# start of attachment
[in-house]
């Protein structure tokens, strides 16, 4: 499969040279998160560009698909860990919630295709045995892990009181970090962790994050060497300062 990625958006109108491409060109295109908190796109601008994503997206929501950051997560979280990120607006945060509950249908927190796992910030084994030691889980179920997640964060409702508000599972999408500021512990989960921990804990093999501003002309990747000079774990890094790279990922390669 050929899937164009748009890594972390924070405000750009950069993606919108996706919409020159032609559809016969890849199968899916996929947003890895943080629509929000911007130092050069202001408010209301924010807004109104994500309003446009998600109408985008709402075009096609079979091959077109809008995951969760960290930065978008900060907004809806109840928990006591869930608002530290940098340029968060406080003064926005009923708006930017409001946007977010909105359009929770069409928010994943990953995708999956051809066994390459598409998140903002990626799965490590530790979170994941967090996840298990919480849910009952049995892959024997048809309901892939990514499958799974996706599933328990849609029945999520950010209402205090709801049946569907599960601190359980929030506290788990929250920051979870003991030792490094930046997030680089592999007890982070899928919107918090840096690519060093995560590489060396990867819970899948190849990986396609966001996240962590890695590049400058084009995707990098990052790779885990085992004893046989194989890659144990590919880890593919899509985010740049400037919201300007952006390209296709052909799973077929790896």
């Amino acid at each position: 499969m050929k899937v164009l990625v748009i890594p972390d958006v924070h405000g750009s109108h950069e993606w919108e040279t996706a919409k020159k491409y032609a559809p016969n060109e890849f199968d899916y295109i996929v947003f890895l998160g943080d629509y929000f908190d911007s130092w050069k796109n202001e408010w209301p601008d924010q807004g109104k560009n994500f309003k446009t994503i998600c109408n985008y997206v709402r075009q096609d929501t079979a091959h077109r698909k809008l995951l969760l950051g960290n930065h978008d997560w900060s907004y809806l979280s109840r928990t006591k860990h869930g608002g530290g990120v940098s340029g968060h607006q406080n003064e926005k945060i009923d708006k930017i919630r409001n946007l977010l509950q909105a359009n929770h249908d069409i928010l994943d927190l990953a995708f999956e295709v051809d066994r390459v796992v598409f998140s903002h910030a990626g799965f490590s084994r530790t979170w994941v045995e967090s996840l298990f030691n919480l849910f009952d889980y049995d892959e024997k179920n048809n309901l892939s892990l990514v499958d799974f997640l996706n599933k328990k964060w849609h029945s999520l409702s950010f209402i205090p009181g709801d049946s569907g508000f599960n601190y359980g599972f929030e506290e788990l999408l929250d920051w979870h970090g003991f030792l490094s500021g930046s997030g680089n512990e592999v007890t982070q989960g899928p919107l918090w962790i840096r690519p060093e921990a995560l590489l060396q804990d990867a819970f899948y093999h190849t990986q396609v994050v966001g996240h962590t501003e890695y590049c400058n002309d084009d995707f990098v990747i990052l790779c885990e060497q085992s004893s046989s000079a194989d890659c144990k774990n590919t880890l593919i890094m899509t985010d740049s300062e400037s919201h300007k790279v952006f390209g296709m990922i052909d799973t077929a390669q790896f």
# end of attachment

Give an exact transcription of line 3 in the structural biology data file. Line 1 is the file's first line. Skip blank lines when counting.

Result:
């Amino acid at each position: 499969m050929k899937v164009l990625v748009i890594p972390d958006v924070h405000g750009s109108h950069e993606w919108e040279t996706a919409k020159k491409y032609a559809p016969n060109e890849f199968d899916y295109i996929v947003f890895l998160g943080d629509y929000f908190d911007s130092w050069k796109n202001e408010w209301p601008d924010q807004g109104k560009n994500f309003k446009t994503i998600c109408n985008y997206v709402r075009q096609d929501t079979a091959h077109r698909k809008l995951l969760l950051g960290n930065h978008d997560w900060s907004y809806l979280s109840r928990t006591k860990h869930g608002g530290g990120v940098s340029g968060h607006q406080n003064e926005k945060i009923d708006k930017i919630r409001n946007l977010l509950q909105a359009n929770h249908d069409i928010l994943d927190l990953a995708f999956e295709v051809d066994r390459v796992v598409f998140s903002h910030a990626g799965f490590s084994r530790t979170w994941v045995e967090s996840l298990f030691n919480l849910f009952d889980y049995d892959e024997k179920n048809n309901l892939s892990l990514v499958d799974f997640l996706n599933k328990k964060w849609h029945s999520l409702s950010f209402i205090p009181g709801d049946s569907g508000f599960n601190y359980g599972f929030e506290e788990l999408l929250d920051w979870h970090g003991f030792l490094s500021g930046s997030g680089n512990e592999v007890t982070q989960g899928p919107l918090w962790i840096r690519p060093e921990a995560l590489l060396q804990d990867a819970f899948y093999h190849t990986q396609v994050v966001g996240h962590t501003e890695y590049c400058n002309d084009d995707f990098v990747i990052l790779c885990e060497q085992s004893s046989s000079a194989d890659c144990k774990n590919t880890l593919i890094m899509t985010d740049s300062e400037s919201h300007k790279v952006f390209g296709m990922i052909d799973t077929a390669q790896f």